Importance and Maturation of Virtual Care
COVID-19 has permanently changed healthcare culture, and the focus on virtual care will be maintained in the coming years. One significant area is patient triage, Mr. Brown said. Early in the pandemic, the influx of COVID-19 patients placed tremendous pressure on health systems’ phone bank and in-person triage capacities. As a result, many health systems turned to chatbot frameworks and other innovative virtual solutions to triage patients safely and efficiently.

Communication is Key
COVID-19 has emphasized the importance of standardization and communication within health systems to allow for more rapid change and business agility. It has been a crash course in quick decision-making for many health systems and rolling out rapid system-wide change efforts. “That reduction in intransigence in the organization is something that, because of the increased need for consolidation and reinforcement of communication at our health system, we can hopefully sustain a little bit better going forward,” Dr. Broyles said. Increased system agility will make future innovation efforts easier.

Recognizing the Importance of Data
COVID-19 has heavily underscored the value of data in healthcare—and the challenges that must be overcome in order for it to be aggregated and used effectively. Innovations have proven and will continue to prove useful in collecting data. “Making sense of the data that this industry has—not just as a way to solve the boutique or localized problems that we have in a physical space or with a patient, but really making changes in the system holistically—is really going to be a frontier of work that everyone has to lock arms on and try to advance,” Mr. Brown said.

To catch up on all of the panels in our Hospital and Health System Innovation Summit, please click here.

Hospital and Health System Innovation Summit: Nuts And Bolts: How to Invest in Innovation

There has been increased interest by hospitals and health systems in creating innovation centers and making innovation center investments, which are helping to transform the healthcare landscape. As they enter this space, hospitals and health systems must first decide how to organize to capitalize on and commercialize innovation opportunities to get innovations into the routine of patient care.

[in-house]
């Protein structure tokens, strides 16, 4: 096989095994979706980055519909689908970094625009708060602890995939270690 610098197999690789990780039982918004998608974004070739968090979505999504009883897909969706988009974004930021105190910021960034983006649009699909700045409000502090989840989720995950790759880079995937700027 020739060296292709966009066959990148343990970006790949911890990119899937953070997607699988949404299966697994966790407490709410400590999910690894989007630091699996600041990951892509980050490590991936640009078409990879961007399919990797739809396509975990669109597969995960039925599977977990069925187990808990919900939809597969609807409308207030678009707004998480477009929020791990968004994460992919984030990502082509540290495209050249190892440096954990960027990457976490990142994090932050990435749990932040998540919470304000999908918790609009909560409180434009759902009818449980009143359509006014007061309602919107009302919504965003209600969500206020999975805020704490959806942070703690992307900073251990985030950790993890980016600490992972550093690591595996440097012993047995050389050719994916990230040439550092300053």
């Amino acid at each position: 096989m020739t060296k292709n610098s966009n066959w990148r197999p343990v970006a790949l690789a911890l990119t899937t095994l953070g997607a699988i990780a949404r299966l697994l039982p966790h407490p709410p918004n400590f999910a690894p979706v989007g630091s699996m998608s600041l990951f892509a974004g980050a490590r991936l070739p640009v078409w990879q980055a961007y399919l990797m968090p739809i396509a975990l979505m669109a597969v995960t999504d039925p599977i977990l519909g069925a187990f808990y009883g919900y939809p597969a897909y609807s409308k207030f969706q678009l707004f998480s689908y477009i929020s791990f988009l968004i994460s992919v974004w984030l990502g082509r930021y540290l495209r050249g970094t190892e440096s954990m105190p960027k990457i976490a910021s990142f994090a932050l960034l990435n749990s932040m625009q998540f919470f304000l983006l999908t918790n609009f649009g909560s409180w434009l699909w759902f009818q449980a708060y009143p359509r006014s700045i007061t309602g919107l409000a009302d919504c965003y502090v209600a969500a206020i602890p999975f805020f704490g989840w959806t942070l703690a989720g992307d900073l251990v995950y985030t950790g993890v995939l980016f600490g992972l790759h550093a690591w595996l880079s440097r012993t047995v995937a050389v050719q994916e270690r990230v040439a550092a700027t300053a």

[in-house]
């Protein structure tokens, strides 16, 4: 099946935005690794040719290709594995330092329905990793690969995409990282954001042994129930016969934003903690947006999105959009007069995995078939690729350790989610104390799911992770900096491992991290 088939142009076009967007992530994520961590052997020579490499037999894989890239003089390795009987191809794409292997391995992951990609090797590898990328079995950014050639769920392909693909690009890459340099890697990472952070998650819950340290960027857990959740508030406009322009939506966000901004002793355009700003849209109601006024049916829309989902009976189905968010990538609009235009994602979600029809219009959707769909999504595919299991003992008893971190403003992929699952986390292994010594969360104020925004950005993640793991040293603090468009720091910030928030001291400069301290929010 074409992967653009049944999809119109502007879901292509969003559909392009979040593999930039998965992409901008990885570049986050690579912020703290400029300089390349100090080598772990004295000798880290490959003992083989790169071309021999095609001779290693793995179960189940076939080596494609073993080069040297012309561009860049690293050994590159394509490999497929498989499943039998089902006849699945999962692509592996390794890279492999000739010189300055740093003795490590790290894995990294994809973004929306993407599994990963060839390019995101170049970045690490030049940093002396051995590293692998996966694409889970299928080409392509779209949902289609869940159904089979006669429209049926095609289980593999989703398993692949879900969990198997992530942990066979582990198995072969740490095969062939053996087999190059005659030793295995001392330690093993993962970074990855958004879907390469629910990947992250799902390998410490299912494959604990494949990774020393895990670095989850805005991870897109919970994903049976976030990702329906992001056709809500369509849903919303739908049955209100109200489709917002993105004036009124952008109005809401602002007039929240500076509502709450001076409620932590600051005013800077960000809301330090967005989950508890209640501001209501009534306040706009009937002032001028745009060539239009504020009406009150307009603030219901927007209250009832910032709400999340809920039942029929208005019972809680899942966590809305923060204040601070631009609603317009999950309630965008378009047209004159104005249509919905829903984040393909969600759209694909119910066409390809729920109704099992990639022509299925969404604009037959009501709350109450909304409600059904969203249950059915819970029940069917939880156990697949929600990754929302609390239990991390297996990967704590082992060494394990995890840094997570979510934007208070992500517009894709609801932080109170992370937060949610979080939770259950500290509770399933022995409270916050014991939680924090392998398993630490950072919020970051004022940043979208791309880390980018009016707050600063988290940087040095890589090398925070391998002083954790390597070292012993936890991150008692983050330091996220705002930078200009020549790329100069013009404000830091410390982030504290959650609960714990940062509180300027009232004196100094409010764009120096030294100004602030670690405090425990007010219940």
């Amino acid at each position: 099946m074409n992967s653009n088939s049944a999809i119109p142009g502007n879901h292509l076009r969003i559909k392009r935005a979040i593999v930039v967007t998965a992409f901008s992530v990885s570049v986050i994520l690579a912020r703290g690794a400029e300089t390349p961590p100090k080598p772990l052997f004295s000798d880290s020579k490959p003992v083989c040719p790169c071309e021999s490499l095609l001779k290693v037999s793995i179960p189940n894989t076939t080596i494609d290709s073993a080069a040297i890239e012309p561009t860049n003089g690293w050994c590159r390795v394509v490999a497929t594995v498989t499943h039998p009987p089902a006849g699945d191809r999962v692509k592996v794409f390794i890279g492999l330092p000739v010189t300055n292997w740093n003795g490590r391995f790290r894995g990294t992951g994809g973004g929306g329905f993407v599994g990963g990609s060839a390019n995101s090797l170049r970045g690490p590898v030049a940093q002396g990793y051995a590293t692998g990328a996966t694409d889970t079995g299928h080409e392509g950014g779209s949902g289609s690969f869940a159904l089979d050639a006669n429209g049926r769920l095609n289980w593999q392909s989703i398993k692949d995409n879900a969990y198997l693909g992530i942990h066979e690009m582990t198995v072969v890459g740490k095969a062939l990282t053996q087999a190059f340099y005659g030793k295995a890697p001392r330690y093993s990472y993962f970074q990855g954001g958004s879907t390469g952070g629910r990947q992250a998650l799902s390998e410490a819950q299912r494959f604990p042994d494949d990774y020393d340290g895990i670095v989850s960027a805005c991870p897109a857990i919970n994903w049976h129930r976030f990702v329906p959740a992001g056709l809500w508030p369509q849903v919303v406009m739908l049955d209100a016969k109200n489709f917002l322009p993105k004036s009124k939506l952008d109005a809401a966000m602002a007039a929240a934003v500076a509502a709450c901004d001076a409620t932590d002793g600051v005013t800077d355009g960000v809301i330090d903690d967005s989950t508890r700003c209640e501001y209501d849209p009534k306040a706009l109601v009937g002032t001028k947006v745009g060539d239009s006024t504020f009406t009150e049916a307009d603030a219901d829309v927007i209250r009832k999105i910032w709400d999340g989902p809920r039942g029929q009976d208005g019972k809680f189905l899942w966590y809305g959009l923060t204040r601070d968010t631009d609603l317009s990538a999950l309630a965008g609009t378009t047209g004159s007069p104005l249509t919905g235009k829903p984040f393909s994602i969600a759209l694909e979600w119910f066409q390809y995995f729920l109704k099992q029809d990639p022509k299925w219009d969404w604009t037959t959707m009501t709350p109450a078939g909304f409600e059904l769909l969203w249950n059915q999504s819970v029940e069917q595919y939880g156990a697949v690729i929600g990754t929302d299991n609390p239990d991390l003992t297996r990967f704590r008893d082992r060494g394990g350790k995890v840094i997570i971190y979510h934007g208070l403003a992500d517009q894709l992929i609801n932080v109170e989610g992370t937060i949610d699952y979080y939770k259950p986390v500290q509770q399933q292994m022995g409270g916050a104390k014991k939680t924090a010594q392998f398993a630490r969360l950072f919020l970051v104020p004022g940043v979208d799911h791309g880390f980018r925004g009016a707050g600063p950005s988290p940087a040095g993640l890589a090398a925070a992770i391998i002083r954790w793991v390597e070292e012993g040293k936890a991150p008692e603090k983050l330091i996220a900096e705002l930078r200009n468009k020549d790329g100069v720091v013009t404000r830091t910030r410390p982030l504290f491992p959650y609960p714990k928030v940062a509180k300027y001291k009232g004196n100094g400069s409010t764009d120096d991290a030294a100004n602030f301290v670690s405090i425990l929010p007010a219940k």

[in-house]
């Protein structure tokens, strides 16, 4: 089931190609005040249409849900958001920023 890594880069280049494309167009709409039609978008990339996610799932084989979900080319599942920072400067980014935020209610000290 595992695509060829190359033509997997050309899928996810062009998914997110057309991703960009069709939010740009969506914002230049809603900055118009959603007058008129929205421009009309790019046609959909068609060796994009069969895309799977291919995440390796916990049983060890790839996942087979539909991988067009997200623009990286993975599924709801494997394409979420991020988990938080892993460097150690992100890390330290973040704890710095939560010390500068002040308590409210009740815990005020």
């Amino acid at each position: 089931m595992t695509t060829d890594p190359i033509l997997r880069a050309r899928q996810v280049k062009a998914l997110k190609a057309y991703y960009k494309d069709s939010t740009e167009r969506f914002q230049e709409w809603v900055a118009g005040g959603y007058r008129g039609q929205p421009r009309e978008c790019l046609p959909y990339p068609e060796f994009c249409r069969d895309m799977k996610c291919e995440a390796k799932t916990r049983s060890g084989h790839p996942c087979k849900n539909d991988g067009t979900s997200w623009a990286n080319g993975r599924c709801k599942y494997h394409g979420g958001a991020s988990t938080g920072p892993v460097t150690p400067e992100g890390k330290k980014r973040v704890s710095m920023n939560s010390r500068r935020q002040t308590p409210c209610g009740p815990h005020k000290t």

Joined by leaders from Health Innovation Strategies and Winter Street Ventures/Commonwealth Care Alliance, we discussed the fundamental types of investment structures from the health system perspective, including types of vehicles used by health systems, tips for aligning investment priorities with the health system mission, and collaborations with third parties to accelerate innovation.

Below are the top takeaways for Hospital and Health System Innovation Summit: Nuts And Bolts: How to Invest in Innovation, click here to access the full webinar.

Access the PDF here.

There are many options for structuring an innovation center and there is no one-size-fits-all model.
Innovation centers are often custom-built around the organization’s needs and with the input hospitals and health systems receive from their clinicians, board, patients, and community. Determining what innovation model to pursue involves weighing the amount of financial risk the entity will take on, the complexity of the venture, and the expertise available to guide the center’s development. To date, the most common innovation structures that have emerged are direct investing and direct investing through a subsidiary, which carries different legal and business implications.

Direct investing considerations
Hospitals and health systems may opt for direct investment to avoid the complexities of forming a separate entity. Direct investments allow hospitals and health systems to clearly define roles and responsibilities and have authority over investment decisions and funds. By directly investing, hospitals and health systems can directly integrate investments with clinical care and research operations. However, entities that adopt a direct investment model may be less insulated from tax, financial, litigation, and compliance risks.

Direct investing through subsidiary considerations